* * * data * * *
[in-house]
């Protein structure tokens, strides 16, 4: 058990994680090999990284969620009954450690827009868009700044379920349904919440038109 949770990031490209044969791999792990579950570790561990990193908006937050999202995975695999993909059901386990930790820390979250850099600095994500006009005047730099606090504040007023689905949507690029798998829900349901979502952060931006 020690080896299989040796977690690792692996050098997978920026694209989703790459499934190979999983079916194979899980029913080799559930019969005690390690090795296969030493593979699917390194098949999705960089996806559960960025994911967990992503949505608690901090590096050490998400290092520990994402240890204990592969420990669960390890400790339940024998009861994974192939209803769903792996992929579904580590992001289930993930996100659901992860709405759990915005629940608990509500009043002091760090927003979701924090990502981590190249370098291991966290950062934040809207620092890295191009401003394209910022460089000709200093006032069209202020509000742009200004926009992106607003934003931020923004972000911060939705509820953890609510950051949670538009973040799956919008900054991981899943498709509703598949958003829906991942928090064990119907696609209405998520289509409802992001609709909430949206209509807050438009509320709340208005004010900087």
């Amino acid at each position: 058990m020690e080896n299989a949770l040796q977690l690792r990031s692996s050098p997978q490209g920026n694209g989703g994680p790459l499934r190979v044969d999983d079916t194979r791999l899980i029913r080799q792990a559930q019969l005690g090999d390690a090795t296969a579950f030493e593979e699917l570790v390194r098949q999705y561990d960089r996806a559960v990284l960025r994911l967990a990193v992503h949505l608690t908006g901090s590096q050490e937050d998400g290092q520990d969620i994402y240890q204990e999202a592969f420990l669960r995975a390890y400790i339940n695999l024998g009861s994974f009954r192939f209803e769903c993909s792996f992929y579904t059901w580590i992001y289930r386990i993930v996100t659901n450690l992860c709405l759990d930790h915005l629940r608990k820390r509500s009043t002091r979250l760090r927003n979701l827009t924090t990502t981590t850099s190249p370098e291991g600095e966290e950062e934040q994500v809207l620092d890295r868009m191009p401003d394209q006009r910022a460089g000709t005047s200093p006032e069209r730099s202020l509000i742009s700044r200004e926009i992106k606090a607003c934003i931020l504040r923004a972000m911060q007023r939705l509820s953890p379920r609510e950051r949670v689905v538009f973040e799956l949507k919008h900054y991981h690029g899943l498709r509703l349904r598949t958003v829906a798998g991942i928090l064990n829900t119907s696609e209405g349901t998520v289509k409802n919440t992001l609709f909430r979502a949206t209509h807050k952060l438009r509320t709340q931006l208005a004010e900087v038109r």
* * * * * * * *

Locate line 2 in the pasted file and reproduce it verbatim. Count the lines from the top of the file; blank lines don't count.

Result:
């Protein structure tokens, strides 16, 4: 058990994680090999990284969620009954450690827009868009700044379920349904919440038109 949770990031490209044969791999792990579950570790561990990193908006937050999202995975695999993909059901386990930790820390979250850099600095994500006009005047730099606090504040007023689905949507690029798998829900349901979502952060931006 020690080896299989040796977690690792692996050098997978920026694209989703790459499934190979999983079916194979899980029913080799559930019969005690390690090795296969030493593979699917390194098949999705960089996806559960960025994911967990992503949505608690901090590096050490998400290092520990994402240890204990592969420990669960390890400790339940024998009861994974192939209803769903792996992929579904580590992001289930993930996100659901992860709405759990915005629940608990509500009043002091760090927003979701924090990502981590190249370098291991966290950062934040809207620092890295191009401003394209910022460089000709200093006032069209202020509000742009200004926009992106607003934003931020923004972000911060939705509820953890609510950051949670538009973040799956919008900054991981899943498709509703598949958003829906991942928090064990119907696609209405998520289509409802992001609709909430949206209509807050438009509320709340208005004010900087």